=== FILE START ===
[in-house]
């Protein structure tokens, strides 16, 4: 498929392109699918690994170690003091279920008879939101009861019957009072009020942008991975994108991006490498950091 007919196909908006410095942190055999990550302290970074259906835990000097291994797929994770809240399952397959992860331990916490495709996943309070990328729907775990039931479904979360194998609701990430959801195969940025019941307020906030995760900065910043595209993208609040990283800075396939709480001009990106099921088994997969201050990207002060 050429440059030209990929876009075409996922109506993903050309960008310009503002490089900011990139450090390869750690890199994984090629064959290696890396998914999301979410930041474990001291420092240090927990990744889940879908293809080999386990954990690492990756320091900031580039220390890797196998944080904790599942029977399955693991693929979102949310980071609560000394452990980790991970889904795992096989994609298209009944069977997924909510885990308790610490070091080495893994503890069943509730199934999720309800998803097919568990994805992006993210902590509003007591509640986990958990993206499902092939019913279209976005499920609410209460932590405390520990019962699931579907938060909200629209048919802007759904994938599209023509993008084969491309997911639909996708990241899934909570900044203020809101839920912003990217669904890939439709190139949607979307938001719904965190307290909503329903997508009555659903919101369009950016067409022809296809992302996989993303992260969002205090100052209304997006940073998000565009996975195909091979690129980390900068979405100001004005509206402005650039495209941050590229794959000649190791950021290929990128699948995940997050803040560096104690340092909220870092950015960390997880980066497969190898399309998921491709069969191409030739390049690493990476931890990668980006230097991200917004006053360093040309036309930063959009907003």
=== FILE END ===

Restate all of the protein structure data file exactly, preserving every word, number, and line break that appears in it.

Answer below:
[in-house]
């Protein structure tokens, strides 16, 4: 498929392109699918690994170690003091279920008879939101009861019957009072009020942008991975994108991006490498950091 007919196909908006410095942190055999990550302290970074259906835990000097291994797929994770809240399952397959992860331990916490495709996943309070990328729907775990039931479904979360194998609701990430959801195969940025019941307020906030995760900065910043595209993208609040990283800075396939709480001009990106099921088994997969201050990207002060 050429440059030209990929876009075409996922109506993903050309960008310009503002490089900011990139450090390869750690890199994984090629064959290696890396998914999301979410930041474990001291420092240090927990990744889940879908293809080999386990954990690492990756320091900031580039220390890797196998944080904790599942029977399955693991693929979102949310980071609560000394452990980790991970889904795992096989994609298209009944069977997924909510885990308790610490070091080495893994503890069943509730199934999720309800998803097919568990994805992006993210902590509003007591509640986990958990993206499902092939019913279209976005499920609410209460932590405390520990019962699931579907938060909200629209048919802007759904994938599209023509993008084969491309997911639909996708990241899934909570900044203020809101839920912003990217669904890939439709190139949607979307938001719904965190307290909503329903997508009555659903919101369009950016067409022809296809992302996989993303992260969002205090100052209304997006940073998000565009996975195909091979690129980390900068979405100001004005509206402005650039495209941050590229794959000649190791950021290929990128699948995940997050803040560096104690340092909220870092950015960390997880980066497969190898399309998921491709069969191409030739390049690493990476931890990668980006230097991200917004006053360093040309036309930063959009907003």